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Flyers Are Beginning to Fail Sam Ersson

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Sam Ersson has started five times in 11 nights for the Philadelphia Flyers, and he's suffered as the team's play in front of him worsens. (Photo: AP)

When it was revealed that Carter Hart would be away from the team for an indeterminate period of time to attend to legal matters, Philadelphia Flyers leadership – namely general manager Danny Briere and head coach John Tortorella – said that they would not run rookie goaltender Sam Ersson into the ground.

With a playoff spot potentially on the line, they’ve strayed from their words.

Ersson has started five times in the last 11 nights for the Flyers, getting pulled in two of them. In the three games he wasn’t pulled from, Ersson stopped a combined 80 of 84 shots, good for a cumulative save percentage of .952.

When Ersson was pulled – a 6-2 loss to the Toronto Maple Leafs on March 14 and a 7-0 loss to the Tampa Bay Lightning on March 9 – he allowed seven goals on 27 shots. That’s a save percentage of just .740. Ersson needs a break, and the Flyers have acted as if they can’t afford to give him one.

Of course, the Flyers neglected to address the backup goaltending position at the NHL trade deadline, instead opting to roll with Felix Sandstrom whilst buying low on players like Denis Gurianov and Erik Johnson.

Johnson, tasked with defending Ersson, had one of the worst nights of his career against Toronto on Thursday night, having been on the ice for four of the six goals against. Noah Cates, Ryan Poehling, and Cam York were the only Flyers who had been on the ice for three goals, and everyone else was on the ice for two or fewer.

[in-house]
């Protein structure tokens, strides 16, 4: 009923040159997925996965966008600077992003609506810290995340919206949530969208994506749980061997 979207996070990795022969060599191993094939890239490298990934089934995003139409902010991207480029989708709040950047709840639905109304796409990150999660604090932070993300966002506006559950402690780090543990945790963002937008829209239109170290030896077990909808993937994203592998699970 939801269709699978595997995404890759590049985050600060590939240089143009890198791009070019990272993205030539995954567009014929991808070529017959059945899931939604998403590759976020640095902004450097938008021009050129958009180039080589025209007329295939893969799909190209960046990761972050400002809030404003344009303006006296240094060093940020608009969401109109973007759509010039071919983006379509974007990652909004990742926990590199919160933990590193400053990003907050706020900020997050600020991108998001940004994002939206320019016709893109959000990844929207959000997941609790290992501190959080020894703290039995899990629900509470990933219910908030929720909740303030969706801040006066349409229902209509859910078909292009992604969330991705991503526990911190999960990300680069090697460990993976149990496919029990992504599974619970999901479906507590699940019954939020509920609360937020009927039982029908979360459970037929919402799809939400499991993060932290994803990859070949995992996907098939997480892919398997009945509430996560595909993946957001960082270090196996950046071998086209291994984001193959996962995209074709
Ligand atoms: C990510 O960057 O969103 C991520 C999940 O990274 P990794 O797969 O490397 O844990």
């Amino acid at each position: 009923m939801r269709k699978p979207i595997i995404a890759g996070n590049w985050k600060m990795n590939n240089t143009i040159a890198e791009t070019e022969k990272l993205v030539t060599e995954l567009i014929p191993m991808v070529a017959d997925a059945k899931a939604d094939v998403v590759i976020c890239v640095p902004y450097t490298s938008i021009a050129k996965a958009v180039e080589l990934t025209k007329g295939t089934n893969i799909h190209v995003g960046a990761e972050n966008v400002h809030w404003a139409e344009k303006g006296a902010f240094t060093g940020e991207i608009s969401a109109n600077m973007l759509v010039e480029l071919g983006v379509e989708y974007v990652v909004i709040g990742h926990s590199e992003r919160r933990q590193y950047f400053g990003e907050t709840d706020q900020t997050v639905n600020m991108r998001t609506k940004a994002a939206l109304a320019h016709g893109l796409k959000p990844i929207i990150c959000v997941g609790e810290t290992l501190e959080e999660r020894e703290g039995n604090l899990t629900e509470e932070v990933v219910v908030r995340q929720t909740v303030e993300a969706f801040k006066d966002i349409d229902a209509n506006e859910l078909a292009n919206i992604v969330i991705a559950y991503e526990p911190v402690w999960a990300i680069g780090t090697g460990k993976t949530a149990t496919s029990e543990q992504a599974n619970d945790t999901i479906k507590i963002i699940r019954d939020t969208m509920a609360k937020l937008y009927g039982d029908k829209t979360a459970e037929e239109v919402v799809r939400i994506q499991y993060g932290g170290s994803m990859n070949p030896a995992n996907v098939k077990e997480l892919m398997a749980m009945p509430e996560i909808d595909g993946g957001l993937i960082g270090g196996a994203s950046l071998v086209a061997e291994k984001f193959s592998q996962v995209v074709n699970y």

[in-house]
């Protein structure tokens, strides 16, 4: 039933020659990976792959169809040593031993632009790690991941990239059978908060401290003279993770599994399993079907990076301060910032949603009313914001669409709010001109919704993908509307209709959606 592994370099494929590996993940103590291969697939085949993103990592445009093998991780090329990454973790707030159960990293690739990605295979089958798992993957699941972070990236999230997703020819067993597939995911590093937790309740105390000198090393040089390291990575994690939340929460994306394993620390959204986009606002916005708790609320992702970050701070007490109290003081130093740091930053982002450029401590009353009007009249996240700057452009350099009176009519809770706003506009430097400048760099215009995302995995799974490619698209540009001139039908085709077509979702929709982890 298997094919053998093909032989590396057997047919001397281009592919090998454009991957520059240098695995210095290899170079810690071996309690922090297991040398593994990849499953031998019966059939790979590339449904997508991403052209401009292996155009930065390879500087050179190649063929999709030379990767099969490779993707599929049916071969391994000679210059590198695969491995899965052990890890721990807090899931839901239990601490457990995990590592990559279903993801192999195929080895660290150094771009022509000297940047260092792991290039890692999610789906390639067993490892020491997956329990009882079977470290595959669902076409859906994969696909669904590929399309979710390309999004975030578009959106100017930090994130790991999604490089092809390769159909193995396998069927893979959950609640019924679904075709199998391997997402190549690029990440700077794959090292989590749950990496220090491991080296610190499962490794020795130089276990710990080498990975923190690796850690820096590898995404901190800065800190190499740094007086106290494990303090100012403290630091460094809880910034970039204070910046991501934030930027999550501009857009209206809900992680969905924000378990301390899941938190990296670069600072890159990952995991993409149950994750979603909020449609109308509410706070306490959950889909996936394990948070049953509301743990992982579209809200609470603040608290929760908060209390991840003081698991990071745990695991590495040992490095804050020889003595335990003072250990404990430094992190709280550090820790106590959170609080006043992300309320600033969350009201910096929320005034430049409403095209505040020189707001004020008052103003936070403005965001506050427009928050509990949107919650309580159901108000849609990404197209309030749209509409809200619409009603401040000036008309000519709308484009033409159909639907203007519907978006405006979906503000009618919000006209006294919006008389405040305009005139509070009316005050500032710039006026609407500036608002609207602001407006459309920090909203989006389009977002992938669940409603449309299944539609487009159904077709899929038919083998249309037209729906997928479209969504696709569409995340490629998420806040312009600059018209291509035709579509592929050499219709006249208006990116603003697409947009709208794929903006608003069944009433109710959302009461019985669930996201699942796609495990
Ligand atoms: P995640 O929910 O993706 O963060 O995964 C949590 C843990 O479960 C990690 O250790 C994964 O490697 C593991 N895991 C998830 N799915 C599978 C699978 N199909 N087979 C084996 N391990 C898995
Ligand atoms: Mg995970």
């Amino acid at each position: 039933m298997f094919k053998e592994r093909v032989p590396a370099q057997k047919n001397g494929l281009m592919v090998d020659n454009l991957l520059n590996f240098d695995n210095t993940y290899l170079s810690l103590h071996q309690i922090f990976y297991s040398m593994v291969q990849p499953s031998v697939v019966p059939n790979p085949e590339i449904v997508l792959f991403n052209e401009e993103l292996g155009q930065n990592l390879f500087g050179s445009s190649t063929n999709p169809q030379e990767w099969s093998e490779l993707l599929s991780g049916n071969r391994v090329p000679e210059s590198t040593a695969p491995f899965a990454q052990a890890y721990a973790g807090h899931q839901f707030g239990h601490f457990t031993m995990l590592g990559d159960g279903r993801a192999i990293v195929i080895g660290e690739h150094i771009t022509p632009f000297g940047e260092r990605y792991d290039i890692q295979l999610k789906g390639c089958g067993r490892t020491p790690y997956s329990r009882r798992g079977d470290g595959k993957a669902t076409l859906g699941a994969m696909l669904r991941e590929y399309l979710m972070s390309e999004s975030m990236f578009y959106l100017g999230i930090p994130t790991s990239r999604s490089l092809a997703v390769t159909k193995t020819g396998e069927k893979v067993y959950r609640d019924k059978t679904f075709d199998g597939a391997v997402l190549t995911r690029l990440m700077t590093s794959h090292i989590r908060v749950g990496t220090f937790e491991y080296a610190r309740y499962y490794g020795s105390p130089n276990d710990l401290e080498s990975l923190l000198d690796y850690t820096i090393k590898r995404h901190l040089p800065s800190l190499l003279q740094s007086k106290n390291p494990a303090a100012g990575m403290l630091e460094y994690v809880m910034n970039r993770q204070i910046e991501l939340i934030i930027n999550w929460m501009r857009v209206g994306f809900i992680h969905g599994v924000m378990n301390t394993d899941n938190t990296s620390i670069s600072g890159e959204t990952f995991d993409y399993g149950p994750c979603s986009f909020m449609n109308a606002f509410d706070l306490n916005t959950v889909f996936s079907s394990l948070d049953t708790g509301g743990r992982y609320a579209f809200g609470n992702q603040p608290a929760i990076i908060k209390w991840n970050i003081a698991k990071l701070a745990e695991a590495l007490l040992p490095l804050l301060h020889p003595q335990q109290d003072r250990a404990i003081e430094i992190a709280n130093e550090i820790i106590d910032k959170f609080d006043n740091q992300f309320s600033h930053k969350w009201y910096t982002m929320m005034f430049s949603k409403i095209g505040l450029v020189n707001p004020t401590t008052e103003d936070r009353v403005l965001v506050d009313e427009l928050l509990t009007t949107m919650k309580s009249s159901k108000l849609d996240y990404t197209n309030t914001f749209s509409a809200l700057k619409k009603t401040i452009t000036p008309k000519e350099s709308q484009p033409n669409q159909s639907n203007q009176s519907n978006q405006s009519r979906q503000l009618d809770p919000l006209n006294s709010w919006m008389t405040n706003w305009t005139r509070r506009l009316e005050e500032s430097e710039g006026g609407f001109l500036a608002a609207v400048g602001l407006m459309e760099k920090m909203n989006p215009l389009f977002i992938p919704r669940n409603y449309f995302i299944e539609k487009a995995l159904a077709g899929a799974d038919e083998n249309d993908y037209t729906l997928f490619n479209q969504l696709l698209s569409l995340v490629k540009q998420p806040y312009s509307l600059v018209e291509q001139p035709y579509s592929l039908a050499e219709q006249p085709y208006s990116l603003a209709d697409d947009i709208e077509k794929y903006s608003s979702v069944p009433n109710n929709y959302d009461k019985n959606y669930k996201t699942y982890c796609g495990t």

Johnson’s performance over the course of the game was only a microcosm of the incomplete defensive performance by the Flyers against Toronto, one that left Ersson out to dry for the second time in under a week.

Ersson’s night against the Leafs only lasted 20 minutes, so let’s recap how that went.

Tyler Bertuzzi scores one of the easiest tap-ins of his career as neither Poehling nor Marc Staal – standing directly in the low slot – cut the passing lane, leaving Ersson no chance. Nearly eight minutes later, Morgan Frost loses a defensive zone faceoff, Morgan Rielly’s pass hits Connor Dewar in the skate, which hits Frost in the skate, which bounces to Pontus Holmberg, who, standing right in front of Johnson, rips the bounce past Ersson, who had no chance of reacting quick enough from that range.

Then there was the Timothy Liljegren goal that put the Flyers down 3-0 late in the first period. Should Ersson stop the shot? Sure, but Johnson needed to step up on the zone entry to deny Liljegren on the rush and instead sat back and watched Liljegren skate down and shoot.

The Flyers have quite the mix of veteran players and younger players, and right now, with the playoffs on the line, it seems only the veterans are making the back-breaking mistakes. Combine that with an ice-cold offense, a tired Ersson declining by the start, and injuries to three top-four defensemen, and the Flyers are very much in trouble.

The Flyers’ issues on the ice can be squashed as quickly as they arose, but it starts with self-recognition and a willingness to stop the bleeding. The next few games, with or without Ersson in net, will show this.

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